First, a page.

Drunk driving laws revolve around a blood alcohol content level of 0.08, and most drivers do not get arrested and or convicted of being above the limit. However there is some debate about whether or not this level is low enough to protect people on the road.
Even if you've never needed to attend dui school
, national surveys show that many Americans have had the equivalent of one or two drinks before heading out on the road. Depending on height, weight and tolerance, this is generally the equivalent of a BAC level of roughly 0.03 to 0.05.
The good news, according to the economists who write for the Freakonomics blog at the New York Times, is that drunk driving-related fatalities have dropped by almost 75 percent in the past roughly 30 years. But those numbers could as easily be the result of more stringent crash-test requirements from the government, as well as improvements in road design.
At odds with the national common sense that reducing fatalities is important, the authors delve deeper into the statistics related to drinking and driving. For example, the 0.05 BAC that we noted from before, the result of a couple drinks, makes drivers about 40 percent more likely to be involved in a collision.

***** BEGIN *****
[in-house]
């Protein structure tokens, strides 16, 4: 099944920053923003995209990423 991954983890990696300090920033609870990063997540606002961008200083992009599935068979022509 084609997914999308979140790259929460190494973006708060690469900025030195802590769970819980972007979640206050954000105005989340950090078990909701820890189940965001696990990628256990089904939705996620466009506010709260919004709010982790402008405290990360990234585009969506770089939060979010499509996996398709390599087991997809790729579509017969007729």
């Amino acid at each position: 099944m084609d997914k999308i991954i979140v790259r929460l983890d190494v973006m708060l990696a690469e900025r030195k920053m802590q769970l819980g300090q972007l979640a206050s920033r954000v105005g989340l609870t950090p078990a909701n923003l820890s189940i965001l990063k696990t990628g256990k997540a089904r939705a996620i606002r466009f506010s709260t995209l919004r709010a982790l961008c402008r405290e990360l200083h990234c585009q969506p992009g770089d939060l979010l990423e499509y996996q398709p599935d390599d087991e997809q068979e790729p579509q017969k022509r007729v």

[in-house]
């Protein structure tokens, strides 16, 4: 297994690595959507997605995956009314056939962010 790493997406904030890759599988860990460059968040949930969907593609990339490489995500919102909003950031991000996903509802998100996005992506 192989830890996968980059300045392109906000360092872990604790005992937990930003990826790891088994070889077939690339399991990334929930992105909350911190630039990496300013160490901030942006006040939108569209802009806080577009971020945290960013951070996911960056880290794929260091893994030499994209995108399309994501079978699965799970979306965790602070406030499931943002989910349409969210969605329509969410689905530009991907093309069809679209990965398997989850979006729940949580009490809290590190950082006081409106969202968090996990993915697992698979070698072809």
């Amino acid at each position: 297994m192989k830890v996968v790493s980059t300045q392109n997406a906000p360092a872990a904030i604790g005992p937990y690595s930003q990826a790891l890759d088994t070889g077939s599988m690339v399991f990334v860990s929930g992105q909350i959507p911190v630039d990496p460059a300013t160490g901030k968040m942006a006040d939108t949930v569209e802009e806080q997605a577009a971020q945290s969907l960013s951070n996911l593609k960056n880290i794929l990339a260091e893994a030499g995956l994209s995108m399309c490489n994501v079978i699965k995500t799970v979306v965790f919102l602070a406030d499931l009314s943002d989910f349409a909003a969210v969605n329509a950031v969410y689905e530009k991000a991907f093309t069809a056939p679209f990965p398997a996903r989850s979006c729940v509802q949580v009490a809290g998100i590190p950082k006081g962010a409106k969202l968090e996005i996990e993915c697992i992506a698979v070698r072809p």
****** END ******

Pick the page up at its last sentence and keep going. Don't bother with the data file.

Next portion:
Crash risks increase as the number of drinks does, obviously, but the numbers are there for the gray area of drivers who are under the legal limit. When one considers that 30 percent of all Americans will be involved in an alcohol-related crash, it's a truly national issue.California DUI schools offer one way of helping each other learn how to make better decisions about drinking and driving.
Alternatives in many areas include taxis, public transportation and other means to avoid driving after one has had too much to drink. On the other hand, even in rural areas it's possible to designate a driver who stays sober at festivities where alcohol is present.
The costs of driving while intoxicated are high in many states, where convicted offenders can expect a suspended license, fines, court costs and a trip to traffic school. But the cost to society is even higher. For every sober mile, the Freakonomics bloggers found that America as a whole paid 11 cents. When the BAC of the driver was above 0.08, that rose to about $5.50, or 50 times the amount it cost for a sober driver.
When compared to other countries, it's hard to say that Americans are completely responsible, considering that in some portions of the world public transportation is much easier to come by. But with the freedom of living in wide open spaces that we have, it also requires better education and the choice to practice defensive driving
and not drinking and driving.
Otherwise, motorists who fail to take heed may find that they are causing a burden not just in their own lives, but on others: about three dollars of every five that go to pay the costs of drunk driving aren't paid by the offender themselves.